Caretaker Prime Minister Niwattumrong Boonsongpaisan told reporters in Bangkok on Tuesday that his government had written to Thailand’s electoral commission to propose that a general election be held on August 3. He also said he hoped to “submit a royal decree” for the king’s endorsement and that his government would “engage in reforms before the election,” without providing any details. The army announced in the early hours of Tuesday that it was imposing martial law, but also denied that this amounted to a military coup. In a televised statement, the head of the army, General Prayuth Chan-ocha said the move was designed to head off a possible new violent confrontation between supporters of the opposition and the government. “There are some groups with bad intentions to create unrest, and threatening to use weapons on the people,” he said. “I’m asking all those activist groups to stop all activities and cooperate with us in seeking a way out of this crisis,” he added. Earlier, the prime minister had said he supported the army’s decision to impose martial law in an effort to restore order.Full Article: Thai PM calls for election, opposition to keep up the fight despite martial law | News | DW.DE | 20.05.2014.
Andriy, a young entrepreneur from Slovyansk, won’t be voting in this weekend’s presidential election for fear masked gunmen who’ve taken over the small Ukrainian city will slay anyone who dares try. Separatists intent on abandoning Ukraine for Russia want to torpedo the ballot and have overrun half of the electoral offices in the eastern Luhansk and Donetsk regions, together known as Donbas. Tactics include abducting voting officials and issuing death threats, the Electoral Commission says. Thirteen servicemen died yesterday amid a push to repel the militants. “You can be killed for showing a position that’s different from them,” said Andriy, who asked that only his first name be used for fear of reprisals. “People have been killed here just because they brought some food to Ukrainian soldiers.”Full Article: Death Threats Haunt Eastern Ukraine as Gunmen Target Vote - Bloomberg.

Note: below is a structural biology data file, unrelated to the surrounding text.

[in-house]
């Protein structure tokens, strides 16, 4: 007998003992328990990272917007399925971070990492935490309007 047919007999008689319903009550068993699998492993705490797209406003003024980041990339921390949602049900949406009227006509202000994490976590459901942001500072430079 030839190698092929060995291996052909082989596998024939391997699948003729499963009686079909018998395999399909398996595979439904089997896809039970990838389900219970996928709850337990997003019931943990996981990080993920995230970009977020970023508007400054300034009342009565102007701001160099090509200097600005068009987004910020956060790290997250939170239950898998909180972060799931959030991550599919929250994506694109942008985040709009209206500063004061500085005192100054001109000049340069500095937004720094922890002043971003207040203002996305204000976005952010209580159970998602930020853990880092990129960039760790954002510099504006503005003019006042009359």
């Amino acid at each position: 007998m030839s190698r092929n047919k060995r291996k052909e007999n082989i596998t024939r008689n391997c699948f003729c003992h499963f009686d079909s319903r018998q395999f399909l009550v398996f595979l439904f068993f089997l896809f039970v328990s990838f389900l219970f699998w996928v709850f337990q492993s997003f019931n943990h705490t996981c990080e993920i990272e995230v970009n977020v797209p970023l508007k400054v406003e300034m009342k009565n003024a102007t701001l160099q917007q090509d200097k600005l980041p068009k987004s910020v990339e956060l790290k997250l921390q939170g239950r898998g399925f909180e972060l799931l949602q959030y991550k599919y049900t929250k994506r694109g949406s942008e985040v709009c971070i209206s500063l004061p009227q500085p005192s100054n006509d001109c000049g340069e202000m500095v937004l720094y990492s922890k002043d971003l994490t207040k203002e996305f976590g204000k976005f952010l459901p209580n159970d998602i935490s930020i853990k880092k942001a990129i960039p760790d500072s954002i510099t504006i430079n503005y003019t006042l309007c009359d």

A majority of Tunisian Constituent Assembly members on Thursday voted for a prominent law professor to become the head of the country’s High Electoral Commission. Law professor Mohamed Shafiq Sersar won 153 votes, out of a total of 203 votes in a heavily attended session. The assembly on Wednesday picked the nine members of the independent commission, while Sersar proved to be a unifying figure for everybody inside the representative body. The High Electoral Commission is due to start its mission by working on a series of technical issues before settling on the date of general elections.Full Article: Tunisia names law professor head of electoral commission | Middle East | World Bulletin.
The 7 members of the Electoral Commission have been announced today after being appointed by President Ratu Epeli Nailatikau. Those who will make up the 7 member Electoral Commission were revealed by the Attorney General and Minister for Elections Aiyaz Sayed-Khaiyum this afternoon. The Commission is made up of 7 prominent citizens from various walks of life headed by its Chair, leading legal practitioner Chen Bunn Young, who is a former President of the Fiji Law Society. The other members are academic Professor Vijay Naidu of USP, the tourism industry leader and marketing expert James Sowane, accountant and financial advisor Jenny Seeto, the filmmaker and media specialist Larry Thomas, electoral expert and priest Father David Arms and the educationalist and civil society leader Alisi Daurewa.Full Article: FijiVillage.com - Fiji's home on the world wide web.